• By John on 12-28-18

Impossible Not to Be Thrilled by Edgar Wallace

Overall
4 out of 5 stars
Performance
5 out of 5 stars
Story
5 out of 5 stars

Reviewed: 12-28-18

That’s the verdict of Lucius Pim, Bertie Wooster’s rival for the hand of Gwladys Pendlebury in P. G. Wodehouse’s short story, “Jeeves and the Spot of Art”. And I’ve always wondered who Edgar Wallace was and exactly how thrilling his output is.

Turns out he was the author of almost a thousand short stories, over 170 novels, and the man behind the whole concept of King Kong. While the story Lucius Pim is reading involves a cobra dropped down a heroine’s chimney, the Mind of Mr. J. G. Reeder is somewhat less melodramatic—but no less satisfying.

If anything, these stories succeed by playing with our expectations of what a thriller should be (one is even titled, "Sheer Melodrama"). Middle-aged, quaintly dressed, somewhat fussy, Mr. Reeder falls into that class of fictional detectives who don’t look the part. His methods are just as innocuous; for example, faced with a mortal threat from a gang leader, Mr. Reeder defuses the situation with a series of quiet, well-timed meetings with his erstwhile nemesis. True, the final story involves some classic peril in a cellar, but overall I was vastly entertained rather than petrified, a sensation due in large part to Peter Joyce’s pitch-perfect performance.

And yet, with all that going for it, this book loses one star for organization: these eight stories are spread over three two-hour "chapters", none of which bear any relation to where the stories start or stop.

1 of 1 people found this review helpful

  • Beware of the Trains

  • And Other Stories
  • By: Edmund Crispin
  • Narrated by: Philip Bird
  • Length: 6 hrs and 12 mins
  • Unabridged
  • Overall
    4 out of 5 stars 24
  • Performance
    4.5 out of 5 stars 19
  • Story
    4 out of 5 stars 19

Who burglarised the train heading for Victoria Station and whatever became of its conductor? Did the village idiot or Mrs Foley murder the mean-spirited Edgar Foley? Or could the constable be responsible for the devious deed? Who on earth will be able to untangle the affair of the disappearing car, the black necktie, and the abortive theft?

  • 5 out of 5 stars
  • I Have a New Favorite Golden Age Mystery Writer

  • By John on 12-28-18

I Have a New Favorite Golden Age Mystery Writer

Overall
5 out of 5 stars
Performance
5 out of 5 stars
Story
5 out of 5 stars

Reviewed: 12-28-18

Oddly enough, he was the friend of one of my favorite 20th Century poets, Philip Larkin. Be that as it may, judging from the quality of these 16 short stories, I now have a series of superbly-written, superbly-performed mysteries to explore and enjoy. Edmund Crispin richly deserves his niche as the last of the great practitioners of Golden Age detective fiction. His creation, Gervase Fen, professor of English Language and Literature at Oxford, is the beau ideal of amateur sleuths--even though the last two stories in this collection get along very well without him.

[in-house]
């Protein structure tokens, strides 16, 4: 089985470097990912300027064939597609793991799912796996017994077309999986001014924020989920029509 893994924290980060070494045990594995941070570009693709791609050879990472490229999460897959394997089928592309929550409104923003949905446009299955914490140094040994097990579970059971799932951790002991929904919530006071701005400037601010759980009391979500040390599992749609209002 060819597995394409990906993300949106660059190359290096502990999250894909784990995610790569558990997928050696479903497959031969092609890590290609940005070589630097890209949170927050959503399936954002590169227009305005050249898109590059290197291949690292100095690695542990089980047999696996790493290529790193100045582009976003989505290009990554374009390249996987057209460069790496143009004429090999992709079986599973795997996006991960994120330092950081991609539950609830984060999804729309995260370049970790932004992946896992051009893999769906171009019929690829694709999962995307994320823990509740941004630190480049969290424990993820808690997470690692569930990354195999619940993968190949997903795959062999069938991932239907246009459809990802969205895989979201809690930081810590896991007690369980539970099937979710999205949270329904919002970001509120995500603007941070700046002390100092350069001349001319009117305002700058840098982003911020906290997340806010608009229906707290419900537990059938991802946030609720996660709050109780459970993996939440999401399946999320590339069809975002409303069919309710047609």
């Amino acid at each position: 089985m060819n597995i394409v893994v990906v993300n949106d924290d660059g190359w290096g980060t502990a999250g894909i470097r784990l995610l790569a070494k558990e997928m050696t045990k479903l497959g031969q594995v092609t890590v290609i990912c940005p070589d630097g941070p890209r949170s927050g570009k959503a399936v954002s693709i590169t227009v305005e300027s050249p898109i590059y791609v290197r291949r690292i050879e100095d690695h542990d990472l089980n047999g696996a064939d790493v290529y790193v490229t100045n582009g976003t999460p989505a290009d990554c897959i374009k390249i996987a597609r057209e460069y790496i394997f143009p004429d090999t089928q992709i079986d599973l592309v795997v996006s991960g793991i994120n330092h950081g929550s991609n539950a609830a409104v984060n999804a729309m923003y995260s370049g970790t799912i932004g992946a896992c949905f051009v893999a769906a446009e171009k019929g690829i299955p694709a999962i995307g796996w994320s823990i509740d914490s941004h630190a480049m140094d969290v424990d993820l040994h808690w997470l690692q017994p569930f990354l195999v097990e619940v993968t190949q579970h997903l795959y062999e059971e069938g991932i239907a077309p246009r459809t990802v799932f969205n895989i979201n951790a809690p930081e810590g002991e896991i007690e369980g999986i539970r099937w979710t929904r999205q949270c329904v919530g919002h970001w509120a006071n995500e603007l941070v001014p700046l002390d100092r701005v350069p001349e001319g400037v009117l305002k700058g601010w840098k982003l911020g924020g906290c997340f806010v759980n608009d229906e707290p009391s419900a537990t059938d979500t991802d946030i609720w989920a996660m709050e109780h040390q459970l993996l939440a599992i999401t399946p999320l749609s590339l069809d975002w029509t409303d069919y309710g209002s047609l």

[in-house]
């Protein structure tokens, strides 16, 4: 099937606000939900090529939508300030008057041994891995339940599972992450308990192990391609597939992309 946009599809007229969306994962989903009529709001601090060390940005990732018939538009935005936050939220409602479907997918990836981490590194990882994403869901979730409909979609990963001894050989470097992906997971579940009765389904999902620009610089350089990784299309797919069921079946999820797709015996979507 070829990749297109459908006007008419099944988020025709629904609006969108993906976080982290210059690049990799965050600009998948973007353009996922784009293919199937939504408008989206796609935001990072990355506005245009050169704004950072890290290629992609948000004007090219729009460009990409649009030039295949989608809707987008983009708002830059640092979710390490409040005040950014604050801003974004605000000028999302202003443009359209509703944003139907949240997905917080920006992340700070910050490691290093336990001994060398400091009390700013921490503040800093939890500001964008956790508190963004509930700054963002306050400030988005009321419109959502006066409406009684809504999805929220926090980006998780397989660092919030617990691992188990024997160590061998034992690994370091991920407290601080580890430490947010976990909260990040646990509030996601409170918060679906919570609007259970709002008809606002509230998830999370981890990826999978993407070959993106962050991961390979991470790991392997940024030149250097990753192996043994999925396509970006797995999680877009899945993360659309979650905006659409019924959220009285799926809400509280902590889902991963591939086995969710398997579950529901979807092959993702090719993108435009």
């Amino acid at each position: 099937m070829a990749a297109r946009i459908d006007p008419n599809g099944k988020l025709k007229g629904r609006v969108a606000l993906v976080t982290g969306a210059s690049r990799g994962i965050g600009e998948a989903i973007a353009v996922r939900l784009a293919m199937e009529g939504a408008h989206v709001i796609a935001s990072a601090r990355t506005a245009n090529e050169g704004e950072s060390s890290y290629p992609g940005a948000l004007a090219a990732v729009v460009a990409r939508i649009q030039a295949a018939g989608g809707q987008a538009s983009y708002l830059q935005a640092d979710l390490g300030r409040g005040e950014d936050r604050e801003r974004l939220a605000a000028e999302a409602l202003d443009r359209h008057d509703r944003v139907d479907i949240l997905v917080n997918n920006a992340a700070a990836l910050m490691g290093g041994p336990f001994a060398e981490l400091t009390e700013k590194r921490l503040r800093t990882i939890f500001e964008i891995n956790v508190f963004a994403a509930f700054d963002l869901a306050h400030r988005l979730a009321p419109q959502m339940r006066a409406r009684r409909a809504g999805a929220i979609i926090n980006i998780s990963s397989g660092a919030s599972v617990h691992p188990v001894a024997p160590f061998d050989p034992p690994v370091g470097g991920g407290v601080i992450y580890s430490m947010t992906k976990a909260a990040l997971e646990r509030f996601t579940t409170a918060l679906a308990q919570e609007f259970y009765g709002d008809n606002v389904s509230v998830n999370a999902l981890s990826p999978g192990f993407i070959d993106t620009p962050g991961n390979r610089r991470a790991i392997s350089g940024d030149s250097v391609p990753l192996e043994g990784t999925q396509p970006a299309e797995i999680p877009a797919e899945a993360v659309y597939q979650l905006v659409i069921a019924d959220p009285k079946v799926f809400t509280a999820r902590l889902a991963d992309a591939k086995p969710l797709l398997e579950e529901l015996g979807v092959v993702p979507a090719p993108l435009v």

During the first few minutes of the first story, I feared that Philip Bird's pace might be a tad too quick. Either he slowed down or I got used to it, because I'm looking forward to listening to him again and again.

One note: the organization of this volume is clear and rational: each story gets a track, with the exception of the final mystery, which covers the last two tracks. Good to know as one plans one's listening.

1 of 1 people found this review helpful

  • Striding Folly

  • Three Lord Peter Wimsey Mysteries
  • By: Dorothy L. Sayers
  • Narrated by: Ian Carmichael
  • Length: 2 hrs and 5 mins
  • Unabridged
  • Overall
    4.5 out of 5 stars 103
  • Performance
    4.5 out of 5 stars 85
  • Story
    4.5 out of 5 stars 86

Three perplexing puzzles - and three inimitable Wimsey solutions - told with wit, humor, and suspense. Narrator Ian Carmichael, the quintessential Lord Peter, provides great entertainment with his talented performance of these three stories. In "Striding Folly", a frightening dream provides a haunting premonition. A house numbered 13 is in a street of even numbers, and a dead man was never alive in "The Haunted Policeman." And "Talboys" sees Lord Peter's own children accused of theft.

  • 5 out of 5 stars
  • Lord Peter as a Father